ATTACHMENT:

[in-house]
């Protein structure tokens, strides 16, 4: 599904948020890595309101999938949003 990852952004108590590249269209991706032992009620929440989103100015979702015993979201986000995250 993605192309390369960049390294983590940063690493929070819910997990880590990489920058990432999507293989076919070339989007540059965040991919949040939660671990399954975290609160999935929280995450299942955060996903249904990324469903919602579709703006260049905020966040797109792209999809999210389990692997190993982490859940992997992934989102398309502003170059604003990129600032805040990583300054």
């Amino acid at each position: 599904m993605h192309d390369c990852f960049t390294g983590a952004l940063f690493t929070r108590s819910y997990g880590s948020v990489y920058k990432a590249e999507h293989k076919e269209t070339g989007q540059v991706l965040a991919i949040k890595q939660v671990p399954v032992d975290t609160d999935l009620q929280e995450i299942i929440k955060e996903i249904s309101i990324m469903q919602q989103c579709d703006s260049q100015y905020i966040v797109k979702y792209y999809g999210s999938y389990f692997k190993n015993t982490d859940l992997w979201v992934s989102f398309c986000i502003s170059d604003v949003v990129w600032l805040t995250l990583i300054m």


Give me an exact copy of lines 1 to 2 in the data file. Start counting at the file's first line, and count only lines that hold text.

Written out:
[in-house]
């Protein structure tokens, strides 16, 4: 599904948020890595309101999938949003 990852952004108590590249269209991706032992009620929440989103100015979702015993979201986000995250 993605192309390369960049390294983590940063690493929070819910997990880590990489920058990432999507293989076919070339989007540059965040991919949040939660671990399954975290609160999935929280995450299942955060996903249904990324469903919602579709703006260049905020966040797109792209999809999210389990692997190993982490859940992997992934989102398309502003170059604003990129600032805040990583300054």